The execution of Harvard Professor Webster happened in 1850 on 30 August. (It occurred the same year that the famous wax sculptor Madame Tussaud died.) John W. Webster was a professor of chemistry and geology at Harvard Medical College and found guilty of murdering Dr. George Parkman. To learn more about the case click here.
The trial of Harvard Professor Webster murdering Parkman began on 19 March and lasted twelve days before he was convicted on 23 November 1849. Webster was sentenced to death for “felonious” and “willful” murder of Parkman and because of great interest in the case Webster’s journey to the scaffold was chronicled by various newspapers. For instance, it was noted by the Lancaster Examiner the day before Webster’s execution his “amiable wife” and “three intelligent daughters” visited him in the afternoon one last time:
“They were with him the usual time, from two until about half-past six o’clock. … Singular as it may appear, we were assured by the officers of the prison that they parted with that husband and father, ignorant of the fact that they would never see him again alive! We saw them as they passed out of the prison and we are fully satisfied that such was the case.”
On the morning before Webster’s execution, Reverend Putnam also spent time with him and Edward D. Shoier, one of Webster’s defense lawyers, was summoned by the prisoner. Shoier arrived immediately after the departure of Webster’s family. Later that night, as was usual, a special watch guard was called to watch over the convicted man. Webster never objected to the watchmen, but he did ask if the clerk of the jail, J.C. Leighton, and the officer who had overseen him during his trial, Edward J. Jones, might be selected to perform this duty. His request was granted, and these two men remained with him until the morning of his execution.
As Harvard Professor Webster waited to die, he read the Bible and confined most his conversations with Leighton and Jones to moral and religious subjects. He also talked about his family and their religious inclinations, and he repeated the scriptural passage, “If it be possible let this cup pass from me, yet, not my will but Thine, O Lord, be done.” These activities lasted until midnight, which is when he took off his coat, spread it across his iron bedstead. He then relaxed and slept without a care until 4:30am.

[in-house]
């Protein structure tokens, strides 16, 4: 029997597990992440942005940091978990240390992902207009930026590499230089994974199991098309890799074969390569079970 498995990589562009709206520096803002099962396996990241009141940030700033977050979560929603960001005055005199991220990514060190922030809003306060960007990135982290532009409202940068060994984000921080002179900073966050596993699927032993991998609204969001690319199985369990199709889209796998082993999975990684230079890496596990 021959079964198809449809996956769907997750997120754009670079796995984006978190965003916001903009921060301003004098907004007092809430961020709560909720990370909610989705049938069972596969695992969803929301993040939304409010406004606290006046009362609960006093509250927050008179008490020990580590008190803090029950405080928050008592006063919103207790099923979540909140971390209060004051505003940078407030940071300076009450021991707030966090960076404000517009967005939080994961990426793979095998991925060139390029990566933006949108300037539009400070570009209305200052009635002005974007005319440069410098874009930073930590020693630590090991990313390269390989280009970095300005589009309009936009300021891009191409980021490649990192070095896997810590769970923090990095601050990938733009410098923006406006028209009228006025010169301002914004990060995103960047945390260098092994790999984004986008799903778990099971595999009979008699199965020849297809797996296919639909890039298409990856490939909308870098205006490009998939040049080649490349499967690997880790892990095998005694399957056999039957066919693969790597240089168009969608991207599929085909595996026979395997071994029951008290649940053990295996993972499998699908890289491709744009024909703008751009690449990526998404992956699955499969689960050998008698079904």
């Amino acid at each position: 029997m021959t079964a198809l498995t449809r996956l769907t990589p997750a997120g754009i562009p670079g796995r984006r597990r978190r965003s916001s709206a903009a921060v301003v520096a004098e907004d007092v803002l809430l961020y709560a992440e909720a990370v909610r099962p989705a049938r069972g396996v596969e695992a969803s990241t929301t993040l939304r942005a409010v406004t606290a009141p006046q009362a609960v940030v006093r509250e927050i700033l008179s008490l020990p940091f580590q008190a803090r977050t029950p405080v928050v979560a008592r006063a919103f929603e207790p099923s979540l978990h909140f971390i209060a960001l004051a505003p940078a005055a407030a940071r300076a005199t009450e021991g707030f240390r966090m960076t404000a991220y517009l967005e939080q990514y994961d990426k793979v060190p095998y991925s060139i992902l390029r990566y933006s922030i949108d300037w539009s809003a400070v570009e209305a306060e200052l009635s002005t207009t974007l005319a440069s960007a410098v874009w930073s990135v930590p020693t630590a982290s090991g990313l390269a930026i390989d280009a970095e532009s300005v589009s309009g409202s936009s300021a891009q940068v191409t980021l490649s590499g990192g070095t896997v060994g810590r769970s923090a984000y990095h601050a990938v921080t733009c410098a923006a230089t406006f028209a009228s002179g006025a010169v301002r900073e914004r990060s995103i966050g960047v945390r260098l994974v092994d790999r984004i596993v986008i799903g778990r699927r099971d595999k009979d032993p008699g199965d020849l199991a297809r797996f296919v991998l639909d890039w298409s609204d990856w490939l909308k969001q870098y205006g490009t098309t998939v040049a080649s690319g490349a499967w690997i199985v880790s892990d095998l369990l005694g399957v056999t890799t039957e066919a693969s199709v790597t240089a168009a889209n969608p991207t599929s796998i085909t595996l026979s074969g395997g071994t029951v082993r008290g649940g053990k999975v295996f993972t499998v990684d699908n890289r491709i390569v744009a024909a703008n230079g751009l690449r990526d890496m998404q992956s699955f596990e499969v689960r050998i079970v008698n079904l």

After waking, he prayed and then once again read the Bible’s scriptures. Those with him noted that he was “as calm as the sunny and almost breezeless morning.” In addition, as Webster waited in his cell, the building of the scaffold occurred and he must have heard the sounds. It happened around 5:30am because Luther Dunbar, along with at least six other workers, began erecting it in the center of the prison yard. It was completed around 7:45am.
The same scaffold prepared for Webster had been erected and used once before. Washington Goode* was executed on it. He was an African American sailor who in 1849 (the same year that the famous French socialite Madame Récamier died from cholera in Paris) was convicted of murder. He was hanged May 1849 and at the time of his execution the scaffold was described in the following fashion:
“[It] consists of a platform of about fifteen feet square, raised a little higher than one’s head, and single beam over it is much higher. In the centre of the platform was a trap door, surrounded with a raised joist frame. A rope was run through two holes in the beam and fastened on the post. The noose was suspended over the trap, which was so adjusted that the executioner might let it fall by simply placing his foot upon a spring fixed in the floor immediately in front of the victim.”
Unlike Washington Goode’s execution only 125 spectators were allowed to enter the yard to view the execution of Harvard Professor Webster. Interest was intense just like it would be for the upcoming executions in 1862 and 1873 of British poisoners and serial killers Catherine Wilson and Mary Ann Cotton, respectively. Moreover, just like British newspapers reported on the deaths of these women, American papers highlighted the intense interest being demonstrated by the American public in regard to Webster’s execution. One of the papers was the Vermont Journal which stated: